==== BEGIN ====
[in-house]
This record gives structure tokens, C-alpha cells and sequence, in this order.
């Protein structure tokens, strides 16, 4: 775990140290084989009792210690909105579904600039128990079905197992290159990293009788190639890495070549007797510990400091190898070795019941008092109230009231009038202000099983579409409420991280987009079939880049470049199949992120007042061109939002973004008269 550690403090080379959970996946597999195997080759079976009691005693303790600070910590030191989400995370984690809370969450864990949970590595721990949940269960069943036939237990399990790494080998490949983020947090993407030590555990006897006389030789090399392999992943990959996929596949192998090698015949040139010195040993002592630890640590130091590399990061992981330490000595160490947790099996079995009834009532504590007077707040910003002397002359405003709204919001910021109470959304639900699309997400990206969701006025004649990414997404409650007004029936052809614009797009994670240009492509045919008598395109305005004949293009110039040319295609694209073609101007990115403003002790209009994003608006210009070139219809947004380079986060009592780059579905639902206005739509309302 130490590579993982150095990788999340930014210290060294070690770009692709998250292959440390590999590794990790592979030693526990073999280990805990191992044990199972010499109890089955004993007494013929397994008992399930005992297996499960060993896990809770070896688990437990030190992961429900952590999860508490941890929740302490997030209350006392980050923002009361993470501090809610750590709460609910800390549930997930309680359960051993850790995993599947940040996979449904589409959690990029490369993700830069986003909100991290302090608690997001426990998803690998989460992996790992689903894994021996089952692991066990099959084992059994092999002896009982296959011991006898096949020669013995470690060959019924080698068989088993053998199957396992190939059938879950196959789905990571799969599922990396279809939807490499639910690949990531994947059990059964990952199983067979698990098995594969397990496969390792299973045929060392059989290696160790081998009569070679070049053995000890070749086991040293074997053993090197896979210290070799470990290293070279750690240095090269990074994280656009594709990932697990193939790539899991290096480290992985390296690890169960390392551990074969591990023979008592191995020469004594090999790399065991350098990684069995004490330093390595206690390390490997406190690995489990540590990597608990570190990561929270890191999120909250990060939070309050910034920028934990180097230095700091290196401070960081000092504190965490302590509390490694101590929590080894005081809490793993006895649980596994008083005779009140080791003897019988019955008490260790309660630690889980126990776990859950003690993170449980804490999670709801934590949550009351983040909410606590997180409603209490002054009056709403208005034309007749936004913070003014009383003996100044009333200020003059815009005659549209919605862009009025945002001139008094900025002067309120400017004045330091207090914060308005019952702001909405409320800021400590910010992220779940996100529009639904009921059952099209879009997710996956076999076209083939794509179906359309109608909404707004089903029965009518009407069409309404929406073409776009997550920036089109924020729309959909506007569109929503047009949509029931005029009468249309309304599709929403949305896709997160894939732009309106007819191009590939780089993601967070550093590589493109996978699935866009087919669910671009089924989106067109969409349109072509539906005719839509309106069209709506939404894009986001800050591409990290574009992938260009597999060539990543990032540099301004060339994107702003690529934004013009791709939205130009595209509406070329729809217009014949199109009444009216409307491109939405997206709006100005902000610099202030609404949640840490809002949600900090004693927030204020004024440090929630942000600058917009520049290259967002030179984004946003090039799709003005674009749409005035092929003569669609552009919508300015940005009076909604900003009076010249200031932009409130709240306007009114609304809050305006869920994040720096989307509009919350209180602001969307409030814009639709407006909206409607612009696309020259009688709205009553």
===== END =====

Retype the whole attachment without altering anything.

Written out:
[in-house]
This record gives structure tokens, C-alpha cells and sequence, in this order.
């Protein structure tokens, strides 16, 4: 775990140290084989009792210690909105579904600039128990079905197992290159990293009788190639890495070549007797510990400091190898070795019941008092109230009231009038202000099983579409409420991280987009079939880049470049199949992120007042061109939002973004008269 550690403090080379959970996946597999195997080759079976009691005693303790600070910590030191989400995370984690809370969450864990949970590595721990949940269960069943036939237990399990790494080998490949983020947090993407030590555990006897006389030789090399392999992943990959996929596949192998090698015949040139010195040993002592630890640590130091590399990061992981330490000595160490947790099996079995009834009532504590007077707040910003002397002359405003709204919001910021109470959304639900699309997400990206969701006025004649990414997404409650007004029936052809614009797009994670240009492509045919008598395109305005004949293009110039040319295609694209073609101007990115403003002790209009994003608006210009070139219809947004380079986060009592780059579905639902206005739509309302 130490590579993982150095990788999340930014210290060294070690770009692709998250292959440390590999590794990790592979030693526990073999280990805990191992044990199972010499109890089955004993007494013929397994008992399930005992297996499960060993896990809770070896688990437990030190992961429900952590999860508490941890929740302490997030209350006392980050923002009361993470501090809610750590709460609910800390549930997930309680359960051993850790995993599947940040996979449904589409959690990029490369993700830069986003909100991290302090608690997001426990998803690998989460992996790992689903894994021996089952692991066990099959084992059994092999002896009982296959011991006898096949020669013995470690060959019924080698068989088993053998199957396992190939059938879950196959789905990571799969599922990396279809939807490499639910690949990531994947059990059964990952199983067979698990098995594969397990496969390792299973045929060392059989290696160790081998009569070679070049053995000890070749086991040293074997053993090197896979210290070799470990290293070279750690240095090269990074994280656009594709990932697990193939790539899991290096480290992985390296690890169960390392551990074969591990023979008592191995020469004594090999790399065991350098990684069995004490330093390595206690390390490997406190690995489990540590990597608990570190990561929270890191999120909250990060939070309050910034920028934990180097230095700091290196401070960081000092504190965490302590509390490694101590929590080894005081809490793993006895649980596994008083005779009140080791003897019988019955008490260790309660630690889980126990776990859950003690993170449980804490999670709801934590949550009351983040909410606590997180409603209490002054009056709403208005034309007749936004913070003014009383003996100044009333200020003059815009005659549209919605862009009025945002001139008094900025002067309120400017004045330091207090914060308005019952702001909405409320800021400590910010992220779940996100529009639904009921059952099209879009997710996956076999076209083939794509179906359309109608909404707004089903029965009518009407069409309404929406073409776009997550920036089109924020729309959909506007569109929503047009949509029931005029009468249309309304599709929403949305896709997160894939732009309106007819191009590939780089993601967070550093590589493109996978699935866009087919669910671009089924989106067109969409349109072509539906005719839509309106069209709506939404894009986001800050591409990290574009992938260009597999060539990543990032540099301004060339994107702003690529934004013009791709939205130009595209509406070329729809217009014949199109009444009216409307491109939405997206709006100005902000610099202030609404949640840490809002949600900090004693927030204020004024440090929630942000600058917009520049290259967002030179984004946003090039799709003005674009749409005035092929003569669609552009919508300015940005009076909604900003009076010249200031932009409130709240306007009114609304809050305006869920994040720096989307509009919350209180602001969307409030814009639709407006909206409607612009696309020259009688709205009553």